VC INTERVIEW | Pedja Muzijevic, Tippet Rise Art Center's Artistic Advisor
Premiering nightly at 8:00PM (ET) on The Violin Channel between August 19 and 22, this year's virtual celebration brings together a collection of scenic classical music performances from picturesque locations
Located in Fishtail, Montana, Tippet Rise celebrates the concept of art, music, architecture, and nature being inextricably linked in the human experience — thus each making the other more powerful.
Watch LIVE as the festival takes audiences to unique locations — such as a tractor barn in Colorado, the Cyclopean House in Massachusetts, and the Noguchi Museum in New York.
The Violin Channel recently caught up with Tippet Rise Art Center's Artistic Advisor, Pedja Muzijevic, to learn more.
Tell us about Tippett Rise and how it differs from other summer festivals? What would you say is its mission and focus?
Peter and Cathy Halstead founded Tippet Rise Art Center in 2016 on a 12,000 acre working sheep and cattle ranch in Montana. They wrote, "Tippet Rise is a metaphor. It is an intersection where art, music, land, sky, and poetry can weave together into an algorithm which is greater than the sum of its parts. Music isn’t about notes, any more than poetry is about words. Notes and words and the angles of a sculpture are just the shadows of the essences which hide behind them.”
Tippet Rise is an oasis for artists and audiences alike. We also want to make Tippet Rise as accessible to as many people as possible — so hiking and biking are free of charge, while sculpture tours and concert tickets are $10 each.
How have you pivoted this year, due to the pandemic? What initiatives have you put in place to ensure, even with being virtual, that you’ve been able to stay true to your core mission?
Our core mission remains the same — supporting artists and sharing their work with as many people as possible. Since live performances were not possible, filming musicians was an obvious choice. We also commissioned music from artists such as Stephen Hough, Reena Esmail, and Bojan Louis and co-presented digital programs with London's Wigmore Hall, New York's Baryshnikov Art Center, and In-Na-Po (Indigenous Nations’ Poets). We continued to release archival films of concerts from our previous seasons. All of this content is available to watch at no charge.
Tell us about some of the unique locations chosen this year for your filmed performances? What was the thought behind your decisions?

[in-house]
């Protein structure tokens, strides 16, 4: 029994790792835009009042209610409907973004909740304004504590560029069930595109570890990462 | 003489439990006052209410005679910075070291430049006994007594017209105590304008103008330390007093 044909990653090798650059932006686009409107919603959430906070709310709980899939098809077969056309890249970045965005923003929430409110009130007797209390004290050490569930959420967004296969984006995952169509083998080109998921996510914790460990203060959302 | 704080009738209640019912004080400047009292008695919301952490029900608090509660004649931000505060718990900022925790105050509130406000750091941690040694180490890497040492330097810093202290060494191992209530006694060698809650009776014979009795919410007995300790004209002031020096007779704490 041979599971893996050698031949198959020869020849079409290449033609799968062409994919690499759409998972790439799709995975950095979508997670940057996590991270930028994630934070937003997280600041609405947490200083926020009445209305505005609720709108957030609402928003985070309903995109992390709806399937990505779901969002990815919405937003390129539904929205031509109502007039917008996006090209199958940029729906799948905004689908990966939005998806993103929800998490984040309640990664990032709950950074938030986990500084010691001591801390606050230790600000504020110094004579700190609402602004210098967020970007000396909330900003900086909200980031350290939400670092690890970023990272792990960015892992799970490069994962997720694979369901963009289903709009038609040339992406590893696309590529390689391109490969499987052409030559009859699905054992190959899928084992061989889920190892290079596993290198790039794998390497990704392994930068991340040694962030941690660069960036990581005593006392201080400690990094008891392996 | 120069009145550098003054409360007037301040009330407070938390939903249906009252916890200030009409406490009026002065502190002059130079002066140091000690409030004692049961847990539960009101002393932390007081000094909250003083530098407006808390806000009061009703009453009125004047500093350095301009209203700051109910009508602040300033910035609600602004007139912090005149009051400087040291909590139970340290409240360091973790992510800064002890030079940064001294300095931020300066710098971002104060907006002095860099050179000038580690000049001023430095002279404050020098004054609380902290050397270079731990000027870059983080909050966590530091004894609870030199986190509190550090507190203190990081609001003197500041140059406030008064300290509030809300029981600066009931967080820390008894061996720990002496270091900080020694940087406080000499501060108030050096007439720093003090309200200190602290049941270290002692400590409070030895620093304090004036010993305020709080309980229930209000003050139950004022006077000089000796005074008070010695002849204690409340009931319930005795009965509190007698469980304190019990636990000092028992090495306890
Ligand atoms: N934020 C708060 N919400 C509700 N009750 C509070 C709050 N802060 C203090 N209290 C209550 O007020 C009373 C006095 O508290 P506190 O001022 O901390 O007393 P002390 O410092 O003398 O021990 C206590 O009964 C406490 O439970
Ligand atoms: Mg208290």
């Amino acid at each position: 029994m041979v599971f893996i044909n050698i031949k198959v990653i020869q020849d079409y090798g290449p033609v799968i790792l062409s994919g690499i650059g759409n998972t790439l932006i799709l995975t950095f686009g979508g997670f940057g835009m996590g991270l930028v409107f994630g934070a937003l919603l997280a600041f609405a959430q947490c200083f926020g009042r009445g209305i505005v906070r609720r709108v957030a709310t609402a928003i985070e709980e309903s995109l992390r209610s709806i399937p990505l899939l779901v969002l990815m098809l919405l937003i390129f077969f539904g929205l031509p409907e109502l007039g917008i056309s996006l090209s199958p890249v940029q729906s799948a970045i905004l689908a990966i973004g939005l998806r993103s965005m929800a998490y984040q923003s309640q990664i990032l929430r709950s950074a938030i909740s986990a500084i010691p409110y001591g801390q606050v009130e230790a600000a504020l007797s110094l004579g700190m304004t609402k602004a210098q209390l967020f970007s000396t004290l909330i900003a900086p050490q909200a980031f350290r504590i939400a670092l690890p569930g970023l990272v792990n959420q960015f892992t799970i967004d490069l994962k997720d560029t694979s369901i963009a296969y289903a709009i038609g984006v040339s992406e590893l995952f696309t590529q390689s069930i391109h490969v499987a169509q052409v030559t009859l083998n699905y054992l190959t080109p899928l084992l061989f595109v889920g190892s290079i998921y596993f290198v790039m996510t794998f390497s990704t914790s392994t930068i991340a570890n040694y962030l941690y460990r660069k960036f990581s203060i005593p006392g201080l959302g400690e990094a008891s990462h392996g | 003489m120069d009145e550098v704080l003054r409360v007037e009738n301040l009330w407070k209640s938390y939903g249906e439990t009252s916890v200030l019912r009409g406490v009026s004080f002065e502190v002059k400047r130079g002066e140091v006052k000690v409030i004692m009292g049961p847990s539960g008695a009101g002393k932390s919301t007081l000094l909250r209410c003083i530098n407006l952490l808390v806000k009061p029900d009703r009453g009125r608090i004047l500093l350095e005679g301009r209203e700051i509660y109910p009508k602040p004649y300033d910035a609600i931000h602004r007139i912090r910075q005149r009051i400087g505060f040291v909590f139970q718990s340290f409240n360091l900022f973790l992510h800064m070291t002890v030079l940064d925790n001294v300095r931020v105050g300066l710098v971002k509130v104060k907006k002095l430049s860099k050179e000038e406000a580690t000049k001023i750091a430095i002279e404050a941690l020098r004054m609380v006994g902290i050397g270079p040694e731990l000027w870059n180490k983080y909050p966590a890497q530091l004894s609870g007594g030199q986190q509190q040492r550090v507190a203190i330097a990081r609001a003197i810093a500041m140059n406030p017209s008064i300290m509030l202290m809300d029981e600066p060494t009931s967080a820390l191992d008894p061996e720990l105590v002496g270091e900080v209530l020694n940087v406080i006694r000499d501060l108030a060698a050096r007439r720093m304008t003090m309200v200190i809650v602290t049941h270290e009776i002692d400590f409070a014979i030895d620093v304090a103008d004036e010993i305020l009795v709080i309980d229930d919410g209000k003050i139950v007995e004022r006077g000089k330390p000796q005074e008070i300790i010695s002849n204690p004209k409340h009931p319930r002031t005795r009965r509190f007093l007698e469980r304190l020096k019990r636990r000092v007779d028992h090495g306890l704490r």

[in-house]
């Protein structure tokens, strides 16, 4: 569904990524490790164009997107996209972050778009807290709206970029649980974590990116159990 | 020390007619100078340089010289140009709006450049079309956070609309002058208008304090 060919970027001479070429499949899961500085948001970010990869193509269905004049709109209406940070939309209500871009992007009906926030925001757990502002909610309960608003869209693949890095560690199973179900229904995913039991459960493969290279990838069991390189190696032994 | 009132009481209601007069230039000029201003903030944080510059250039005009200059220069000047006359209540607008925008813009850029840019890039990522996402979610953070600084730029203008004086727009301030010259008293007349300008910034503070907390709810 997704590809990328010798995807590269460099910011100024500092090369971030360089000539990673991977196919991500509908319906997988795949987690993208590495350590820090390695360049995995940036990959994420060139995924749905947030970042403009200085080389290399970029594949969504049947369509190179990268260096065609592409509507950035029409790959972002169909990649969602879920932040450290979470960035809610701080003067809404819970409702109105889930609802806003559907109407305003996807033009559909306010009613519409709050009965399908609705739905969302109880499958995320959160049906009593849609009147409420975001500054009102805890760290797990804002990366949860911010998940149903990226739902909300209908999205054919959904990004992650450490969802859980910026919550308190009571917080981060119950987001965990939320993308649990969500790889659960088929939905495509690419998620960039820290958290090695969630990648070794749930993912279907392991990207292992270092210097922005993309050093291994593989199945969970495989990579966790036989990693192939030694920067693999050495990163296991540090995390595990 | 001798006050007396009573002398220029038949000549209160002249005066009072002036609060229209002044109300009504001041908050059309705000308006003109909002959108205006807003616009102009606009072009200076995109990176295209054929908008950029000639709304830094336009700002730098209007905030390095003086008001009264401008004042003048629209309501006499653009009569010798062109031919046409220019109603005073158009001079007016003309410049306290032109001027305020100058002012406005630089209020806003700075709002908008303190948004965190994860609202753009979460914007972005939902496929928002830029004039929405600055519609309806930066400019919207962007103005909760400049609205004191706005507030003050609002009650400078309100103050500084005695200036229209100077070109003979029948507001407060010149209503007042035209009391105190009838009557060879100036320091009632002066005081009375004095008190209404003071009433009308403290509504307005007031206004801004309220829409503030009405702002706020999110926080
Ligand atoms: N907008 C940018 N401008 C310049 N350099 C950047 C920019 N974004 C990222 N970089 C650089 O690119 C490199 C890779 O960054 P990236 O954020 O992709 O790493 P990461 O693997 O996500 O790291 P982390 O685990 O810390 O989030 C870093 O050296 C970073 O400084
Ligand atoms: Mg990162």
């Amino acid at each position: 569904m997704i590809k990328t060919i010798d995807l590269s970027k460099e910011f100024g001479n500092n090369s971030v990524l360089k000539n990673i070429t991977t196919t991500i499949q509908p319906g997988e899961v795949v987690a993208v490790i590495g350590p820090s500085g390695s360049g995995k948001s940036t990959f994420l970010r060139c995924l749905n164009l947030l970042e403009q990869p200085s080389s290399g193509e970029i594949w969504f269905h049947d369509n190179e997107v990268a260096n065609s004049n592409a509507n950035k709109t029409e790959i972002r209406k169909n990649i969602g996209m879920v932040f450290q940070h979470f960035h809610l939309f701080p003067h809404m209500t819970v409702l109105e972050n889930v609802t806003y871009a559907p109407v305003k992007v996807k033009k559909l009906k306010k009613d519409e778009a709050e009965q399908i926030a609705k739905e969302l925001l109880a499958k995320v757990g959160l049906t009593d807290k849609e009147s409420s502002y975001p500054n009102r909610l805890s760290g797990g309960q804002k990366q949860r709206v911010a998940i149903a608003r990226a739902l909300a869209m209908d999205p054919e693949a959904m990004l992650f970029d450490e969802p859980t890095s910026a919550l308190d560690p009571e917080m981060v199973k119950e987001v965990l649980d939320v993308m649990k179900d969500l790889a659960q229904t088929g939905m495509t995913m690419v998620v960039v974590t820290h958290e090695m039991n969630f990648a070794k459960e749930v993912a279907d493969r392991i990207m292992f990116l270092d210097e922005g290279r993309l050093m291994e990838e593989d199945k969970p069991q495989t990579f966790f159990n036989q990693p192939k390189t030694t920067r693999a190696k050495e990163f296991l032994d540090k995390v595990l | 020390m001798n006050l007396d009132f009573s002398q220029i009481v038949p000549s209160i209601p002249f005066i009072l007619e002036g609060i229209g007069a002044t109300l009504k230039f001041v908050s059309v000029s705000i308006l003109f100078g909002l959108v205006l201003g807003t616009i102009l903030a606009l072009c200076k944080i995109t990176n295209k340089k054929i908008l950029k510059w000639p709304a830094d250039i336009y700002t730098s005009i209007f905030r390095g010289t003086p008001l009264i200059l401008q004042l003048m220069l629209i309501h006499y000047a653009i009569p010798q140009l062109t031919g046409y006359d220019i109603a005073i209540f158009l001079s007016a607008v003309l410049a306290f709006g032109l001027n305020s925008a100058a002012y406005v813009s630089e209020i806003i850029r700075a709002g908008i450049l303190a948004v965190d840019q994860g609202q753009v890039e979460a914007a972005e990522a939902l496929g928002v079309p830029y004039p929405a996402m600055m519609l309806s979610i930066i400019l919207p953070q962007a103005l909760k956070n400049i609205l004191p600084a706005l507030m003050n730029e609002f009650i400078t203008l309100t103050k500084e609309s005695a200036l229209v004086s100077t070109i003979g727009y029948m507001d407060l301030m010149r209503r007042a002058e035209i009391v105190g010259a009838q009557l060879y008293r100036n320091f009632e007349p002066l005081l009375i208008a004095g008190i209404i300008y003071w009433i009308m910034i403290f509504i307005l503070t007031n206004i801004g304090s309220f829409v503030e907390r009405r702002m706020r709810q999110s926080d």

Even though we go to concerts to hear music, we react to what we see before we hear anything. That is certainly the case at Tippet Rise, from the magnificent landscape, our many extraordinary sculptures, and the intimate simplicity of the Olivier Music Barn. When we started filming, we looked for locations that would add to the experience of listening and we encouraged our film directors to be creative partners, rather than just witnesses of music-making. We would like to encourage the viewers to use their instincts and react to what they see and what they hear in their own way.
Might this be something you would consider incorporating into future festivals — a hybrid model?
We are planning to continue filming musicians even after we go back to having live concerts at Tippet Rise. These films have been a fascinating creative challenge and we are looking forward to further exploring these multidisciplinary experiences of “seeing” music.
We were very interested to learn that Arlen Hlusko’s repertoire was commissioned via Instagram during the pandemic. Can you tell us more about this process?
Over the course of the pandemic isolation in summer 2020, Arlen Hlusko put an ask out on social media to see if any composers would be interested in working together to write miniatures for solo cello to be premiered on Arlen's Instagram beginning in September 2020. This resulted in exhilarating collaborations with over 20 composers from Australia, Brazil, Canada, Kosovo, and the United States. We were moved by Arlen’s creative thinking and decided to film these works for the Tippet Rise On Tour film series.
Tell us about some of your guests at this year’s performance film festival and what you’re most looking forward to?
We are excited to welcome architects Antón Garcia-Abril and Débora Mesa, founders of Ensamble Studio. They are very much part of our artistic family with three of their magnificent sculptures at Tippet Rise — and we were happy to film violinist Geneva Lewis in one of the homes they designed.